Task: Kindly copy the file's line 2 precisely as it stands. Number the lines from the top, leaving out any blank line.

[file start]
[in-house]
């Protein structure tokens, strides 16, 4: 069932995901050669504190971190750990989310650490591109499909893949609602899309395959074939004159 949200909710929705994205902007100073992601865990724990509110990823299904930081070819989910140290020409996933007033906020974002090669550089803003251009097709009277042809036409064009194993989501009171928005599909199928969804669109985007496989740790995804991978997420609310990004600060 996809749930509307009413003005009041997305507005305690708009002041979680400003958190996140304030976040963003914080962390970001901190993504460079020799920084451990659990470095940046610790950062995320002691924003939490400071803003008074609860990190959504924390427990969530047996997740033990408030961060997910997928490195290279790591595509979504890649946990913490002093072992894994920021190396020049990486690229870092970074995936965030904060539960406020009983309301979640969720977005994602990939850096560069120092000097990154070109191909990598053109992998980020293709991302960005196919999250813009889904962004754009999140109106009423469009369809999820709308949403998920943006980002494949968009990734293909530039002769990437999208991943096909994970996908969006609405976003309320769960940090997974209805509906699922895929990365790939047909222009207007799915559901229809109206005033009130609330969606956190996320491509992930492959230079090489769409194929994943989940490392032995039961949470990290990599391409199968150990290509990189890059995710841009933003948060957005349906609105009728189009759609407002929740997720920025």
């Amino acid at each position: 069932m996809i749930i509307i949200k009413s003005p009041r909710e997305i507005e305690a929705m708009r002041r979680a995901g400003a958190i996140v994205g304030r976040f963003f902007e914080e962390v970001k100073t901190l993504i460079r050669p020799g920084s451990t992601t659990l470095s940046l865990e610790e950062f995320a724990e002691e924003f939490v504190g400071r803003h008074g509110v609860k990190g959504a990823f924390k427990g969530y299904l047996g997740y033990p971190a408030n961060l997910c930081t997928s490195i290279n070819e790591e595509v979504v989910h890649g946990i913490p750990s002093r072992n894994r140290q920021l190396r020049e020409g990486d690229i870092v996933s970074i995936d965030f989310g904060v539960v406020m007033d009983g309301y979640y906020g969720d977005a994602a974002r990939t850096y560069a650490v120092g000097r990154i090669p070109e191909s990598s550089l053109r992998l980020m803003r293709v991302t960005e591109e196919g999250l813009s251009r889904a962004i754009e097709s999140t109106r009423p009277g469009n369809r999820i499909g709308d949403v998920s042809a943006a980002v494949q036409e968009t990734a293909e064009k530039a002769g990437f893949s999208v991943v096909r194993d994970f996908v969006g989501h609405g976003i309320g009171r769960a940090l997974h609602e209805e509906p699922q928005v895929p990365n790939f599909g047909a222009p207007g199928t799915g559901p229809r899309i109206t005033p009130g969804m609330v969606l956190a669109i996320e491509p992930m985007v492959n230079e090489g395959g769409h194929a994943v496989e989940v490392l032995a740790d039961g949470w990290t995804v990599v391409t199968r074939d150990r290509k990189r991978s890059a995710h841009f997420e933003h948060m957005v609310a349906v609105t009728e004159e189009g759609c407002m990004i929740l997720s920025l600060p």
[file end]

């Protein structure tokens, strides 16, 4: 069932995901050669504190971190750990989310650490591109499909893949609602899309395959074939004159 949200909710929705994205902007100073992601865990724990509110990823299904930081070819989910140290020409996933007033906020974002090669550089803003251009097709009277042809036409064009194993989501009171928005599909199928969804669109985007496989740790995804991978997420609310990004600060 996809749930509307009413003005009041997305507005305690708009002041979680400003958190996140304030976040963003914080962390970001901190993504460079020799920084451990659990470095940046610790950062995320002691924003939490400071803003008074609860990190959504924390427990969530047996997740033990408030961060997910997928490195290279790591595509979504890649946990913490002093072992894994920021190396020049990486690229870092970074995936965030904060539960406020009983309301979640969720977005994602990939850096560069120092000097990154070109191909990598053109992998980020293709991302960005196919999250813009889904962004754009999140109106009423469009369809999820709308949403998920943006980002494949968009990734293909530039002769990437999208991943096909994970996908969006609405976003309320769960940090997974209805509906699922895929990365790939047909222009207007799915559901229809109206005033009130609330969606956190996320491509992930492959230079090489769409194929994943989940490392032995039961949470990290990599391409199968150990290509990189890059995710841009933003948060957005349906609105009728189009759609407002929740997720920025």